While I sit here watching tv, I wanted to write a quick blog post talking about Pten gene. When it comes to breast cancer and having a high risk, many people have heard of BRCA1 or BRCA2. This Friday, I will be having a mastectomy because I have a gene mutation in my Pten gene that gives me a 85% risk of developing invasive breast cancer. I do have breast cancer in both of my breasts but it’s not invasive so it just seemed like the perfect time to be productive with my health.
What is PTEN?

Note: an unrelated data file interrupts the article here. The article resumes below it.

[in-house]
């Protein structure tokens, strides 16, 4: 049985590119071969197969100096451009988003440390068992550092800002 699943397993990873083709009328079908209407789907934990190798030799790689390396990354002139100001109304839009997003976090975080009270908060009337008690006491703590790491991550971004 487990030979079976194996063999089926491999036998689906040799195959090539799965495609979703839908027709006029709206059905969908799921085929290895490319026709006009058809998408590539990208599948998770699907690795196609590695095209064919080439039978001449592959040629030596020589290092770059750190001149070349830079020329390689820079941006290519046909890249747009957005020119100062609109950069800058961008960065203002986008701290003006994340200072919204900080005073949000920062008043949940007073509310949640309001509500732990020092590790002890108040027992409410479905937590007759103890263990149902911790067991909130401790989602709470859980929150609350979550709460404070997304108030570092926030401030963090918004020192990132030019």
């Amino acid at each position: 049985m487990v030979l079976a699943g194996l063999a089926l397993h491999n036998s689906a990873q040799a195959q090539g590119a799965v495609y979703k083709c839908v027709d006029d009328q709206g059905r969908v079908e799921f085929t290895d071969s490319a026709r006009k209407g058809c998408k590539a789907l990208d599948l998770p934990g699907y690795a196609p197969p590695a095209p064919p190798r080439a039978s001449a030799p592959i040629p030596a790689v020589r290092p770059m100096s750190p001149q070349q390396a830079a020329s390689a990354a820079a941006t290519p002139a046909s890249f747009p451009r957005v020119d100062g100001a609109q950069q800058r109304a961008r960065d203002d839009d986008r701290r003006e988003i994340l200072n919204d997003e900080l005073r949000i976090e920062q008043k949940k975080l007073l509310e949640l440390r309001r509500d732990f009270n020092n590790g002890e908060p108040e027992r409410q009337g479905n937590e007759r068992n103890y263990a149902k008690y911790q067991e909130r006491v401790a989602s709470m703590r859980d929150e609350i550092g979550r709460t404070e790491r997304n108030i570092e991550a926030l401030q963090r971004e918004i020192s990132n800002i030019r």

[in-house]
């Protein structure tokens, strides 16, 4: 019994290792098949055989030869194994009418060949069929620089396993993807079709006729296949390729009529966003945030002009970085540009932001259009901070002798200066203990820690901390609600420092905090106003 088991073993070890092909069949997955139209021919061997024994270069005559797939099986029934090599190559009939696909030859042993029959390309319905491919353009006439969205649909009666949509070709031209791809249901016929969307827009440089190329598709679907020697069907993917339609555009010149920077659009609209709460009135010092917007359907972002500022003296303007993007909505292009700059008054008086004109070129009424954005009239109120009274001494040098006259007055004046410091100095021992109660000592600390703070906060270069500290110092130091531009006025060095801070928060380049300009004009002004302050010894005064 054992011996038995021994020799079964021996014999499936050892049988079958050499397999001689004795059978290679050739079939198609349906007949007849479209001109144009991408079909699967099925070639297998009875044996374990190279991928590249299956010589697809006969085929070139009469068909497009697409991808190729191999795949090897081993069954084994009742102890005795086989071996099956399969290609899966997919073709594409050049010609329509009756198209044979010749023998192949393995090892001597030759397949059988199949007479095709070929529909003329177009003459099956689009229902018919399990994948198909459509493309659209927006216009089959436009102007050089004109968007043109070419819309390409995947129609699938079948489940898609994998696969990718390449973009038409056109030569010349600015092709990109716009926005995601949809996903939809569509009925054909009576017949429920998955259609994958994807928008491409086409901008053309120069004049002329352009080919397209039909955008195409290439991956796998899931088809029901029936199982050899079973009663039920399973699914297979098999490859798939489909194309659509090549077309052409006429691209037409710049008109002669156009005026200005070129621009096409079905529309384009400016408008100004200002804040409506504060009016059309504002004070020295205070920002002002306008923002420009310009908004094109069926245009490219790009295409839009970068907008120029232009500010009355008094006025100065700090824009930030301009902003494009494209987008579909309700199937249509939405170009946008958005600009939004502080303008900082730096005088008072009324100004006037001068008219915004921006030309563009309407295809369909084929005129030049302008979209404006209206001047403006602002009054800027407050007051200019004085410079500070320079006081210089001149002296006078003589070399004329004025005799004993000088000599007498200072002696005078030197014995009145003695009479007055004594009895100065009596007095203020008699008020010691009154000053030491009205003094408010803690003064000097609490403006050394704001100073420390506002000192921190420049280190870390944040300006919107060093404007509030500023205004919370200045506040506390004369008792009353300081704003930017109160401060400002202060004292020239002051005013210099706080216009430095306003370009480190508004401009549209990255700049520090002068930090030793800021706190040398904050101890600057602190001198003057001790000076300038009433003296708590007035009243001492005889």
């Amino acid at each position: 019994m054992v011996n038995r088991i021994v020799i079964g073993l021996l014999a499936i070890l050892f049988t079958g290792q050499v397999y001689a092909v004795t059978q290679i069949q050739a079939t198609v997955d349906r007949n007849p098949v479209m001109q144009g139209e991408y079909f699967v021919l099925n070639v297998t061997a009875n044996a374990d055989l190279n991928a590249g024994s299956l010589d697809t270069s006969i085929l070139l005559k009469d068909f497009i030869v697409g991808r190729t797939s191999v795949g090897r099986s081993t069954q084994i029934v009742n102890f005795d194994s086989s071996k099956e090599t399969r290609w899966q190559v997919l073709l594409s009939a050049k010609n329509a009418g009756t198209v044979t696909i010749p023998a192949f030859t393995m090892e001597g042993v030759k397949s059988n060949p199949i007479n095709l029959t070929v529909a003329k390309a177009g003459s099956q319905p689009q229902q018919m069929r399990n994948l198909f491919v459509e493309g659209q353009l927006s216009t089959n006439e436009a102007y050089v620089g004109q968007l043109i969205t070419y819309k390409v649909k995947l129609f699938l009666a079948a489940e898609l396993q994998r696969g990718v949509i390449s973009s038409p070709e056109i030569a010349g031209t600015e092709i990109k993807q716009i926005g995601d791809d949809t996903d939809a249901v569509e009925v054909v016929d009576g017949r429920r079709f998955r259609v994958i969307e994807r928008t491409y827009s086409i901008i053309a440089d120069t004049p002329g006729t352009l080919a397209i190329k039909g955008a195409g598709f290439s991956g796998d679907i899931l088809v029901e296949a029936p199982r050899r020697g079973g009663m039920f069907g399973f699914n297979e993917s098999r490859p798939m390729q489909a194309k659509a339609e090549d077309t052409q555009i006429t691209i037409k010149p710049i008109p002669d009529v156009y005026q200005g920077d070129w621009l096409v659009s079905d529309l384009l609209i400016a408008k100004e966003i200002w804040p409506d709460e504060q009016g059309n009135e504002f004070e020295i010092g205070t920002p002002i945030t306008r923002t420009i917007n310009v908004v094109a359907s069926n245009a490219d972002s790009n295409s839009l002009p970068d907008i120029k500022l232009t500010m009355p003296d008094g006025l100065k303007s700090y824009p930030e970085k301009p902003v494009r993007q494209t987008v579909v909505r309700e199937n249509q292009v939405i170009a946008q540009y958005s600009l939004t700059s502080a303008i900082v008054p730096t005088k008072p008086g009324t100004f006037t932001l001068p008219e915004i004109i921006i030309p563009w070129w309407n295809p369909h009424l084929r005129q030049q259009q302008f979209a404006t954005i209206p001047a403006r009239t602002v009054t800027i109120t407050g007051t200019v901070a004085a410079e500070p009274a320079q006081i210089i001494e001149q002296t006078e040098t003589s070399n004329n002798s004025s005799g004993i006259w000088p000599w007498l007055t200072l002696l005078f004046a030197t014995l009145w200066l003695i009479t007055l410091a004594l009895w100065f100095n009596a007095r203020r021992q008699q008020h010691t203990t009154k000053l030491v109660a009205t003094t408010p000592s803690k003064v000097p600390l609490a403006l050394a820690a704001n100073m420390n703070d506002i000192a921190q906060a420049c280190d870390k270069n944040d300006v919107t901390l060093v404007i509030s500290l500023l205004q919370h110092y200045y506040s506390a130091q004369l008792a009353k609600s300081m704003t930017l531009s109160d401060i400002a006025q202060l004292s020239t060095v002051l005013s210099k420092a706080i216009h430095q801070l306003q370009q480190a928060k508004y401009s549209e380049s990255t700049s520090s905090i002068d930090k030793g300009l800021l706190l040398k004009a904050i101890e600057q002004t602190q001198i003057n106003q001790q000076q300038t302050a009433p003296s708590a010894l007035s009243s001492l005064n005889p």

PTEN is one of the body’s many tumor suppressor genes. When they work properly, tumor suppressor genes help to control cell growth. When they are not functioning properly, cells can grow out of control and turn into either benign or malignant tumors. Many people with Cowden Syndrome, Bannayan-Riley-Ruvalcaba Syndrome, and a few other genetic conditions have been found to have PTEN gene mutations as the cause of their medical concerns. These conditions as a group are referred to as PTEN Hamartoma Tumor Syndrome (PHTS). Dr. Charis Eng, our medical director and chairman of the Cleveland Clinic Genomic Medicine Institute, led the research team which in 1997 discovered the causative relationship between the PTEN gene and Cowden syndrome.